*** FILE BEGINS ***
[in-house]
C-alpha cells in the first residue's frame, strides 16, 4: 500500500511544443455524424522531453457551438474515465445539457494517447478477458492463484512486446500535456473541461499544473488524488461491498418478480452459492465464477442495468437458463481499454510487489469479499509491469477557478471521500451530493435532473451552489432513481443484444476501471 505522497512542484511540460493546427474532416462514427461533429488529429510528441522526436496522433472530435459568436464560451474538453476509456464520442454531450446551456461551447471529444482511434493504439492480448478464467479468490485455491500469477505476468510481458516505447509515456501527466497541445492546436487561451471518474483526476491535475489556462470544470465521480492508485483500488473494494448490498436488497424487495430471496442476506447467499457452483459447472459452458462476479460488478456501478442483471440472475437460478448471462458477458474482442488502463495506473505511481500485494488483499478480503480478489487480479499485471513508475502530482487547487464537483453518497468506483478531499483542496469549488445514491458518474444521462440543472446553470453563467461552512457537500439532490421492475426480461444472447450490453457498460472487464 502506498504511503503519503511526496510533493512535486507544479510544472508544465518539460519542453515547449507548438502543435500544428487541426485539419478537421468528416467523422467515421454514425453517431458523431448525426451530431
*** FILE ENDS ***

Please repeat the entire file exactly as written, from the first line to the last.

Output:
[in-house]
C-alpha cells in the first residue's frame, strides 16, 4: 500500500511544443455524424522531453457551438474515465445539457494517447478477458492463484512486446500535456473541461499544473488524488461491498418478480452459492465464477442495468437458463481499454510487489469479499509491469477557478471521500451530493435532473451552489432513481443484444476501471 505522497512542484511540460493546427474532416462514427461533429488529429510528441522526436496522433472530435459568436464560451474538453476509456464520442454531450446551456461551447471529444482511434493504439492480448478464467479468490485455491500469477505476468510481458516505447509515456501527466497541445492546436487561451471518474483526476491535475489556462470544470465521480492508485483500488473494494448490498436488497424487495430471496442476506447467499457452483459447472459452458462476479460488478456501478442483471440472475437460478448471462458477458474482442488502463495506473505511481500485494488483499478480503480478489487480479499485471513508475502530482487547487464537483453518497468506483478531499483542496469549488445514491458518474444521462440543472446553470453563467461552512457537500439532490421492475426480461444472447450490453457498460472487464 502506498504511503503519503511526496510533493512535486507544479510544472508544465518539460519542453515547449507548438502543435500544428487541426485539419478537421468528416467523422467515421454514425453517431458523431448525426451530431